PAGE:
Monday, July 30, 2012

For Greece there is an alternative to austerity – as Argentina proved

by Dean Baker


July 30, 2012

It has been a bit over four months since the latest bailout of Greece was negotiated. This bailout featured a write-down of most privately held debt in exchange for further austerity measures. It is already clear that Greece will not meet its deficit targets from this bailout, the main reason being that cuts to the budget have led to a much steeper recession than official forecasters had predicted. The Greek government now expects the economy to shrink 7% over the course of the year. That compares to the decline of 4.7% that the IMF projected for Greece back in April.

This was hardly the first time that the IMF and other official forecasters had badly underestimated the severity of Greece's downturn. In April 2011, the IMF had predicted that Greece's economy would grow 1.1% in 2012, after shrinking just 3% in 2011. In fact, Greece's economy shrank by almost 7% in 2011. And, in April 2010, the IMF was projecting that Greece's economy would be on a slow and steady growth path in 2012 after shrinking by just 1.1% the prior year.

Clearly things are not panning out as the IMF and the rest of the troika – the European Central Bank and the European Union – had planned. Budget cuts and tax increases in the middle of a downturn are having exactly the effect predicted by the old economics textbooks: they are reducing demand, slowing growth and raising unemployment. Furthermore, since lower output means less tax revenue and higher unemployment means more payouts for unemployment benefits and other transfers, the austerity imposed on Greece is doing little to even bring down its deficits.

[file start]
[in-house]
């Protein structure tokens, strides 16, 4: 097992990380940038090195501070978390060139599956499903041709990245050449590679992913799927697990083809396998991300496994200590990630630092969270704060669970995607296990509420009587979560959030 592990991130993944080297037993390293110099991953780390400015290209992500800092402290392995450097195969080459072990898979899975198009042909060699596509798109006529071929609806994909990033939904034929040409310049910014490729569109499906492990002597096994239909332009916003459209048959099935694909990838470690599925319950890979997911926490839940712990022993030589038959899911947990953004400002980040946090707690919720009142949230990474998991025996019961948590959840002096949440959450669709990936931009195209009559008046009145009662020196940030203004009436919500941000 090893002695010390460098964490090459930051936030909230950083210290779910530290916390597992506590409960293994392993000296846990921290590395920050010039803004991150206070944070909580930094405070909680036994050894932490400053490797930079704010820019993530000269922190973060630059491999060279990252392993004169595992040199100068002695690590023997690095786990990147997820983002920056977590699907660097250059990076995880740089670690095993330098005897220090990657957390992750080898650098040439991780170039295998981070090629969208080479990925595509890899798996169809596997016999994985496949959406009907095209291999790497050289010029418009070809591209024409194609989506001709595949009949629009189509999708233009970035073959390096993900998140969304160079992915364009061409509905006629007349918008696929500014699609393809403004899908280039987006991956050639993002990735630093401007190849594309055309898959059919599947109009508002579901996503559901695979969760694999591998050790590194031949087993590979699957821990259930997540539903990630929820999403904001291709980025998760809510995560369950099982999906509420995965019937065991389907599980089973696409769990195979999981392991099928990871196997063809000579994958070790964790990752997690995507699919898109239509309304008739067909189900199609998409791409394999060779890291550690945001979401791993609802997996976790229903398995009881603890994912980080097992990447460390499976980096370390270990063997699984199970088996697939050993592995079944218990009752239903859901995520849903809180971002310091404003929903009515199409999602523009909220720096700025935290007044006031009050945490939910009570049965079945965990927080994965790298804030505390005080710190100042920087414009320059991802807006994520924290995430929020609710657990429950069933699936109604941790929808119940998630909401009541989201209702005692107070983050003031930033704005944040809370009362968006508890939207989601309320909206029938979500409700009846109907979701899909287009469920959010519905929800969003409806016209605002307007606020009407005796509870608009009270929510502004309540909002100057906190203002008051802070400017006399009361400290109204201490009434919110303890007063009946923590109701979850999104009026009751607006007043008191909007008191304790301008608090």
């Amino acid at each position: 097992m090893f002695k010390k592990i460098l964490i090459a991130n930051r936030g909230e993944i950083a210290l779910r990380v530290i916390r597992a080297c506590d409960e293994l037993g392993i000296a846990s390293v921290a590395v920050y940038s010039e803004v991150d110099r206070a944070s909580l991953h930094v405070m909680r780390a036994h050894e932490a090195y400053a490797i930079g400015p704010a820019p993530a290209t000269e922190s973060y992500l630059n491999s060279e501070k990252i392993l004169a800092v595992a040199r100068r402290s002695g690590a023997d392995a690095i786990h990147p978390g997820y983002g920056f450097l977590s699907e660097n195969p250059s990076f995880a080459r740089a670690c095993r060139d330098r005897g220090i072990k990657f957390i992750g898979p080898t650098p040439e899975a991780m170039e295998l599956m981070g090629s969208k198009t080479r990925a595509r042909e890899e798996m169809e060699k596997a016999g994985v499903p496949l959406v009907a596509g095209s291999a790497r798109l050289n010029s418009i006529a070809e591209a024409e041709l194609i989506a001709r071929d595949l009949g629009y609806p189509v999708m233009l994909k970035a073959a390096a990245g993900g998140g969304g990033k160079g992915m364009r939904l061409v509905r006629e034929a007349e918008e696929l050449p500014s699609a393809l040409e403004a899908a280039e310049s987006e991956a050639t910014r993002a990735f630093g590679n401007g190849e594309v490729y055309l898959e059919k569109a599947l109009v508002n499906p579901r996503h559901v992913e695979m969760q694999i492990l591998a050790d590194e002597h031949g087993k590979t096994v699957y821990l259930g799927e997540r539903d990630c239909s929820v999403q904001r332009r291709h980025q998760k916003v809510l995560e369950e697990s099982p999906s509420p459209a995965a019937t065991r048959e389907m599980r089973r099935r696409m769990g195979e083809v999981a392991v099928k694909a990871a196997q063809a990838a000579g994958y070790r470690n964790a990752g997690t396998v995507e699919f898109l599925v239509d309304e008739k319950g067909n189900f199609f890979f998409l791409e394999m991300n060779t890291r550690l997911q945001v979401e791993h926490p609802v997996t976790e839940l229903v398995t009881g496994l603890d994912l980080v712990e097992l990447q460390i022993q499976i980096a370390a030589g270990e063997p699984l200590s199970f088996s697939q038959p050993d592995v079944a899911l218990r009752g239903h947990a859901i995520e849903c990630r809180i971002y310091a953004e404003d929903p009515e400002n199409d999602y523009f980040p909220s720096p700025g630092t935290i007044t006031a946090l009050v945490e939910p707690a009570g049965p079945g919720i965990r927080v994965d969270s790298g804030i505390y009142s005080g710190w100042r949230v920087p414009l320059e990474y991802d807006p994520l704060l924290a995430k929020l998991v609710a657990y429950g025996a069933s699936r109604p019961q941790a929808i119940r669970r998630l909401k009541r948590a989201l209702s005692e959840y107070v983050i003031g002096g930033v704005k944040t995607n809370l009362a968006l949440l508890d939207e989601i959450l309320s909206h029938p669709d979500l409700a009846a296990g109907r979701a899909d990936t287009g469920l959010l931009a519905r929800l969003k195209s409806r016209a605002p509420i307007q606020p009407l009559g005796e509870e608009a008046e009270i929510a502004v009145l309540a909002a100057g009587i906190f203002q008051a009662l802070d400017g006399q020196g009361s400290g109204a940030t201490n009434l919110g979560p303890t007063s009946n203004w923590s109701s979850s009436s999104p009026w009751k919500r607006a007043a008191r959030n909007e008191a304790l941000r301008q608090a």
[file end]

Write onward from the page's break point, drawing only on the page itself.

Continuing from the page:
1 comment:

kleingut said...

What is often overlooked is that Argentina is extremely wealthy in natural resources ("God replenishes overnight what Argentines mess up during the day"). To accomplish a trade surplus is not a big thing for Argentina. For Greece it is impossible.

While it is an exaggeration, I still think Greece should look a bit towards Cuba. When Cuba lost Soviet funding, a bad situation went to worse. So Cuba realized the only way to have a hope for at least some kind of living standard was to attract foreign investment. And this they did (much from Canada in tourism).

Of all the many answers to Greece's problems, foreign investment is one of the most important ones!